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Network Aware Forward Caching Presenter: Alexandre Gerber Jeffrey Erman, Mohammad T. Hajiaghayi, Dan Pei, Oliver Spatscheck AT&T Labs Research April 24th , 2009
Outline • What’s happening on the Internet? • Traffic characterization • Efficiency of existing delivery mechanisms • Cacheability of HTTP traffic • Let’s revisit forward caching with a new twist! • Network Aware Forward caching
Data available to understand Internet traffic • Application Mix and HTTP requests (2007-2008): • 100,000 broadband subscribers: • US only: California, Texas, Illinois • DSL not Cable • Monitoring at the edge: BRAS (aggregation point) • Application classification based on application header (e.g. MIME type) • Efficiency of delivery mechanisms (October 2008): • Complete Netflow based PoP to PoP Traffic matrix of a US broadband ISP • Air Miles between Points of Presence (PoP)
Aggregate downstream traffic growth per subscriber Stable over the last 8 years in aggregate!20-30% per subscriber per year
Let’s drill down: Application Mix over the last 2 years HTTP is back and it is growing fast!Thanks in part to Multimedia streams over HTTP! Growing 3 times faster than the historical aggregate growth rate
Application Mix: January 200889% of potentially “reusable” content Downstream Upstream Busy Hour Average
Let’s keep drilling down: HTTP & MultimediaIt’s no longer about text and images, HTTP is the workhorse for data delivery (streaming or direct downloads) /http/download accounts for 10.2% traffic of overall traffic while FTP accounts for 0.3% http accounts for 80% of the multimedia content delivery (flash)
Is this content delivered efficiently?CDNs are doing a good job! P2P protocols are not! CDN traffic is traversing 60% fewer air miles than the average traffic P2P flows are traversing more air miles than the average traffic
Are CDNs big enough to have an impact?Yes, because they carry a significant fraction of large files. 46% of very large files are distributed by the 3 large CDNs studied
Are all the Points of Presence equal in the US?No, some are much closer/farther from content
Are all the Autonomous Systems traversing the same distance on an ISP’s backbone?No, some are much closer/farther from content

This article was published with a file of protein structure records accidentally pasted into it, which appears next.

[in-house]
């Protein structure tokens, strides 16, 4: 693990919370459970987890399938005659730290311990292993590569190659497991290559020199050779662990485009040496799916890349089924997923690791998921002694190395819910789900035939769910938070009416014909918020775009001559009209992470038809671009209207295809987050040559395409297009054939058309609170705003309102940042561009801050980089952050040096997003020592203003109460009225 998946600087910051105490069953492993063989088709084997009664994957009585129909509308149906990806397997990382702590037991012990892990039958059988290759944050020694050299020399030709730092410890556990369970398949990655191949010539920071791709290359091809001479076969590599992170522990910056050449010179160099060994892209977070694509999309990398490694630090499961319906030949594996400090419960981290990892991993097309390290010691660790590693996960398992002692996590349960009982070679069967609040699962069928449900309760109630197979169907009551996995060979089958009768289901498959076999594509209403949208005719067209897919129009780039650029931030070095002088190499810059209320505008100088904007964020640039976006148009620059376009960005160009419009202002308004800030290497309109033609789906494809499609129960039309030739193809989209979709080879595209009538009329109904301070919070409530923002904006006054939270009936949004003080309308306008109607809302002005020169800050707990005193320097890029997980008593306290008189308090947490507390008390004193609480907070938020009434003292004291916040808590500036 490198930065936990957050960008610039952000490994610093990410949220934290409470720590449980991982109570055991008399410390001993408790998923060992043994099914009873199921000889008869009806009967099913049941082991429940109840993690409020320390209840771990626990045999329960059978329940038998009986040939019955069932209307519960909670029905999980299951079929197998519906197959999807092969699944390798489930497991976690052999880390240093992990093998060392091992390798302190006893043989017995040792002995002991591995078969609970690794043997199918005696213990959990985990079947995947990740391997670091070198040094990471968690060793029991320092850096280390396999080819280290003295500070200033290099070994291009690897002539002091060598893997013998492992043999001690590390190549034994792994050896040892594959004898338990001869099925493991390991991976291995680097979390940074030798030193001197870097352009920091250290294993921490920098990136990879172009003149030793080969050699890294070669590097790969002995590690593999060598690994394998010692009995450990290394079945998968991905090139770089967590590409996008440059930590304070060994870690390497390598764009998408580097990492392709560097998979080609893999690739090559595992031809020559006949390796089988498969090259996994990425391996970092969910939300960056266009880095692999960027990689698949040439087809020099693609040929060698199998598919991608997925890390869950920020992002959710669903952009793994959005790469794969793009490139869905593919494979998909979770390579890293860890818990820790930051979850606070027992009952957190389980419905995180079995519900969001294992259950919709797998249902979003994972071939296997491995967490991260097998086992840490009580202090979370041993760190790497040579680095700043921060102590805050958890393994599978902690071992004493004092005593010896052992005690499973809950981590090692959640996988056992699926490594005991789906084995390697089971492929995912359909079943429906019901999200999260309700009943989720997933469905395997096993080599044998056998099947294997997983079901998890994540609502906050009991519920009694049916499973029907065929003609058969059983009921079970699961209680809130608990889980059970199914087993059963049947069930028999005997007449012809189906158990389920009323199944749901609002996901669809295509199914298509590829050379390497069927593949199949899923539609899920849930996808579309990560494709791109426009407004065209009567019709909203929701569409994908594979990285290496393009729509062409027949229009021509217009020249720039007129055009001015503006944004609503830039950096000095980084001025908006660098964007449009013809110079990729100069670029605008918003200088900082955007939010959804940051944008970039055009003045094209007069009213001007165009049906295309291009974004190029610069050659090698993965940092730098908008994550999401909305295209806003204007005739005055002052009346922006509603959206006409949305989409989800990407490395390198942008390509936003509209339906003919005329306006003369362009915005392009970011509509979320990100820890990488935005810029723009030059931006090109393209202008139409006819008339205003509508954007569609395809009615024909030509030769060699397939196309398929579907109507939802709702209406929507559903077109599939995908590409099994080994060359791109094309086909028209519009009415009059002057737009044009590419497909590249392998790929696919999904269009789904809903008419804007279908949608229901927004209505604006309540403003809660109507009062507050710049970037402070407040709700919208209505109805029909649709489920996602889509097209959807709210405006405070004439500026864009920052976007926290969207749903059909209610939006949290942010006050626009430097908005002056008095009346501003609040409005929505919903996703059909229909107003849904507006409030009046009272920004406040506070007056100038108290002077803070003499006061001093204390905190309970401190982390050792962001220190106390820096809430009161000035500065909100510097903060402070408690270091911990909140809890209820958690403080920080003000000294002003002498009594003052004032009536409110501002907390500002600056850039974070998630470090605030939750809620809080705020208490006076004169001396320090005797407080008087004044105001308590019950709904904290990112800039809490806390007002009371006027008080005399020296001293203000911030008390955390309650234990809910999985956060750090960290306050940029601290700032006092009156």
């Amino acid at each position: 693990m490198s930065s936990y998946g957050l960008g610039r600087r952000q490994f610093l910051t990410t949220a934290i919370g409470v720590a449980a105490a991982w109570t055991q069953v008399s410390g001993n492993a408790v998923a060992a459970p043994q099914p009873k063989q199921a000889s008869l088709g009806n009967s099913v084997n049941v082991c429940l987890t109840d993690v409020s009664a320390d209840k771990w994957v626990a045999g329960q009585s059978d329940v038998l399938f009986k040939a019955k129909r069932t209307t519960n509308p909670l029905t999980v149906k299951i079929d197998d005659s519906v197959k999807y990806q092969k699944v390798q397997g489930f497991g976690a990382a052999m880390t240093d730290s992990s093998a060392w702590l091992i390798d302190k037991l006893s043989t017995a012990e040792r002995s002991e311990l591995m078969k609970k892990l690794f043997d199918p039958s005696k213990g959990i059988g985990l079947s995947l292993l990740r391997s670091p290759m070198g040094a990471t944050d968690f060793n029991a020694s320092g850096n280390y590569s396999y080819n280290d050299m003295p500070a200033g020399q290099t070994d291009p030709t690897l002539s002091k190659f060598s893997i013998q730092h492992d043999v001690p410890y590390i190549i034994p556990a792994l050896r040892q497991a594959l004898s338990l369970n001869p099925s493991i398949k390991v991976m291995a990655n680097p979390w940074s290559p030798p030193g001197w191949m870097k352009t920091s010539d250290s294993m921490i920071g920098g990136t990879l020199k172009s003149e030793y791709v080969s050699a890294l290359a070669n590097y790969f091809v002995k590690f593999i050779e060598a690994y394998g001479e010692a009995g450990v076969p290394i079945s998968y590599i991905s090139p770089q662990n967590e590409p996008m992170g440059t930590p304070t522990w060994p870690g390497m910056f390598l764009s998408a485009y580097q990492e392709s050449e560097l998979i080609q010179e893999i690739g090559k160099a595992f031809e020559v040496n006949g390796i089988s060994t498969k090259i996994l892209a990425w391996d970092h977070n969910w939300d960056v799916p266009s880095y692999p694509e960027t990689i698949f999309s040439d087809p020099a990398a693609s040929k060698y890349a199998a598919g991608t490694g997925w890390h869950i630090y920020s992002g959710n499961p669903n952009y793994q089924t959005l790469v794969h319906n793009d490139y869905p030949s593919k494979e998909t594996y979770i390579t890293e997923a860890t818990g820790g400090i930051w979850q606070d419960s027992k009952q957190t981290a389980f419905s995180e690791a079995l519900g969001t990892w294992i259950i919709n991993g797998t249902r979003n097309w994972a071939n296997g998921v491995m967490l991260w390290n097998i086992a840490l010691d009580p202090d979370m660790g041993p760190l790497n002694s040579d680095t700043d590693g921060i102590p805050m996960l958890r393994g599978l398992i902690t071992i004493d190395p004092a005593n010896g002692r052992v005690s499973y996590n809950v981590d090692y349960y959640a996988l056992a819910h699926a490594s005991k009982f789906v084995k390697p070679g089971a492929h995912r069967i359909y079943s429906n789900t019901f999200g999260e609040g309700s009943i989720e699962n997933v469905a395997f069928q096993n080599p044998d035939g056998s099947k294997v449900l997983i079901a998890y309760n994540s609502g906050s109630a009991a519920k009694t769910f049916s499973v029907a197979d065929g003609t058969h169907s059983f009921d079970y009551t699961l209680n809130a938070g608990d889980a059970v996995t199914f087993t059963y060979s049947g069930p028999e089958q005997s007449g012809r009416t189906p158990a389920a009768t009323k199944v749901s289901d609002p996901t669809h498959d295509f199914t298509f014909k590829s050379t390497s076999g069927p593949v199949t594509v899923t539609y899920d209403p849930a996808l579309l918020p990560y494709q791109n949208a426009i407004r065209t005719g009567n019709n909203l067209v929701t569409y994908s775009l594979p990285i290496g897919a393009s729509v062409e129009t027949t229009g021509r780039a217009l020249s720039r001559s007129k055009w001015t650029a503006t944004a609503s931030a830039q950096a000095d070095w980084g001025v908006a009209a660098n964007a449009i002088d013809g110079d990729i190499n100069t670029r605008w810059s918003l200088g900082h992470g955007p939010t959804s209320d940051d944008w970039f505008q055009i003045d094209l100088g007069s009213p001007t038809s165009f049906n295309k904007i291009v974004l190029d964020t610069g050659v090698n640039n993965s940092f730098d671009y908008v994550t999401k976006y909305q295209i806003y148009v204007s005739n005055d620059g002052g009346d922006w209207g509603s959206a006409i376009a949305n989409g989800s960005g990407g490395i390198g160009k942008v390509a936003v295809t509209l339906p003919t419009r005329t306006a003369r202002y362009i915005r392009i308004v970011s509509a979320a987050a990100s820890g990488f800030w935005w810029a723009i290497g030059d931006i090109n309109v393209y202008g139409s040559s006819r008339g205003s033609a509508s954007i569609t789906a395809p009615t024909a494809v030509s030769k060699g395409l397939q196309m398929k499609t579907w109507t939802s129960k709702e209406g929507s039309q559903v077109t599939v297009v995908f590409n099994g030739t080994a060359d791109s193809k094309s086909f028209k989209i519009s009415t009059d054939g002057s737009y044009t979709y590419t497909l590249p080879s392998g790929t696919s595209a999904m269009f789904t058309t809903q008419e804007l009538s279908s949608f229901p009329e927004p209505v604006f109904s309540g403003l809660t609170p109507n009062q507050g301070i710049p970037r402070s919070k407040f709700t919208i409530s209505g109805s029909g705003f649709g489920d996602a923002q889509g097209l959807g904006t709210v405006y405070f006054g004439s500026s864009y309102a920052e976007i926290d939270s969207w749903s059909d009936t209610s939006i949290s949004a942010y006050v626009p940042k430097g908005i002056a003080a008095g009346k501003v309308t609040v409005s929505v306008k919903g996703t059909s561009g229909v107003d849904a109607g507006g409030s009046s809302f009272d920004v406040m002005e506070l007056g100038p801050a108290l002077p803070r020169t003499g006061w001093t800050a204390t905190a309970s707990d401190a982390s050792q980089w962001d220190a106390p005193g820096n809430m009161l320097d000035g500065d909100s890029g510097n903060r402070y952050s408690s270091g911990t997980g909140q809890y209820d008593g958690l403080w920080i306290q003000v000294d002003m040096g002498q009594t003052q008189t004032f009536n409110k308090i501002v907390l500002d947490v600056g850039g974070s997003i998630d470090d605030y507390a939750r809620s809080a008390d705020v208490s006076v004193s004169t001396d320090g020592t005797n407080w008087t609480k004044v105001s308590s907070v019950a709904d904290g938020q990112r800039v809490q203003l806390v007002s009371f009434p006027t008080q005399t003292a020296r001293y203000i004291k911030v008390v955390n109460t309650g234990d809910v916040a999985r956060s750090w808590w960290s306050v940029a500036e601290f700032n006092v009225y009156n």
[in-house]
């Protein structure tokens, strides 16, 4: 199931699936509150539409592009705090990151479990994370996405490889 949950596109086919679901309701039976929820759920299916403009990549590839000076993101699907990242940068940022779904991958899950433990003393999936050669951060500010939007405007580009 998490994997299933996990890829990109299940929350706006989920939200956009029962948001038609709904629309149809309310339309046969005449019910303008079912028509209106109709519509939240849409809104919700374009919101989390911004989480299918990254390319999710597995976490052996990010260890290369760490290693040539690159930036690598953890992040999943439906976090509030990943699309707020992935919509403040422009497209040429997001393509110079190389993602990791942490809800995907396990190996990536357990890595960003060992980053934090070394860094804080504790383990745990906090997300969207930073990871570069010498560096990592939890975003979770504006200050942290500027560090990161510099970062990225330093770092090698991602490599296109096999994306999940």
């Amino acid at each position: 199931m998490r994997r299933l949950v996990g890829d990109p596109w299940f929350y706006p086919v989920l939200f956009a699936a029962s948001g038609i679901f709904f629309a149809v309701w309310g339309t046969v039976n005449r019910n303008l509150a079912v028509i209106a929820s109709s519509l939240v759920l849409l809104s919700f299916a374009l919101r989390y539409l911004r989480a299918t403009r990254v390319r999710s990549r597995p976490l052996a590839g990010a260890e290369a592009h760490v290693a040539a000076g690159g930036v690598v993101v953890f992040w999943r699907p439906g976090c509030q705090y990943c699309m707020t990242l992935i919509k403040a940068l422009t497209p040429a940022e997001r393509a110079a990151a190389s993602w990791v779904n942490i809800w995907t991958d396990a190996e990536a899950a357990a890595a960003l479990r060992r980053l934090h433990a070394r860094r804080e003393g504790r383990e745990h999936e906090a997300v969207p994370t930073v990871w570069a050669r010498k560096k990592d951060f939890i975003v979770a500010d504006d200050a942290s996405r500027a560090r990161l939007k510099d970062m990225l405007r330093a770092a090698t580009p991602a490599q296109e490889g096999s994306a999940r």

What have we learned so far? • 89% of the content during the busy hour may be “reusable” (HTTP content, Multimedia streams, P2P / File sharing) • 68% of the content during the busy hour is coming from HTTP and HTTP is growing fast: it is the workhorse for data delivery and includes the strong growth of Multimedia streams • There are big differences in the delivery of content when comparing air miles on an ISP’s backbone: • CDNs are doing a good job but other web content providers and P2P protocols are not • Distance traversed to reach PoPs varies significantly • What if we only cached the HTTP traffic that has to traverse the longest distance?
Let’s first understand if HTTP content is really cacheable: Yes, it is!32% of HTTP bytes served from the cache (24% of total downstream traffic during the busy hour)Cache size is reasonable (TB) Based on 20,000 subscribers in January 2008
Network Aware Forward caching • HTTP forward cache that is aware of the network: • Understand the “cost” of each bit: • Backbone cost: Air Miles traversed on ISP’s network by each bit • Source of traffic: free peering vs. paid transit traffic • Let’s only cache the bits that need it most • Tradeoff between bandwidth cost vs. caching cost • Caching decision made for: • Each PoP: no caches? X caches? • And each “entity” in each PoP: BGP prefix, AS, IP addresses, etc. • Tradeoff between amount of traffic generated vs. storage requirement • Combinatorial, knapsack like, NP-hard problem • Can be solved with dynamic programming in pseudo polynomial time • Or greedy heuristic by sorting “entities” in decreasing order of benefits
Solution sensitive to backbone costs and caching costs Base scenario: $4/Mbps/Month for transit and backbone costs, $20K for caches (400 Mbps, 4TB) Sensitivity to Backbone costs Sensitivity to Caching costs The optimal deployment is to cache 68% of the traffic. This is 37% better than a simple cache all solution!
Drilling down into the optimal solution:25% of the PoPs don’t need it a cacheOnly for 15% of the PoPs does it make sense to cache all the cacheable content
Conclusion & Future Work • Contribution: • Characterization of Internet traffic & its distribution efficiency: • There is a strong growth of HTTP content , especially multimedia streams • Significant differences in distribution efficiencies • Proposed and evaluated Network Aware Forward Caching for HTTP Future work: • Explore other mechanisms to better distribute Internet traffic: network aware P2P, Multicast, Anycast, etc. • Extend study to other environments: wireless IP networks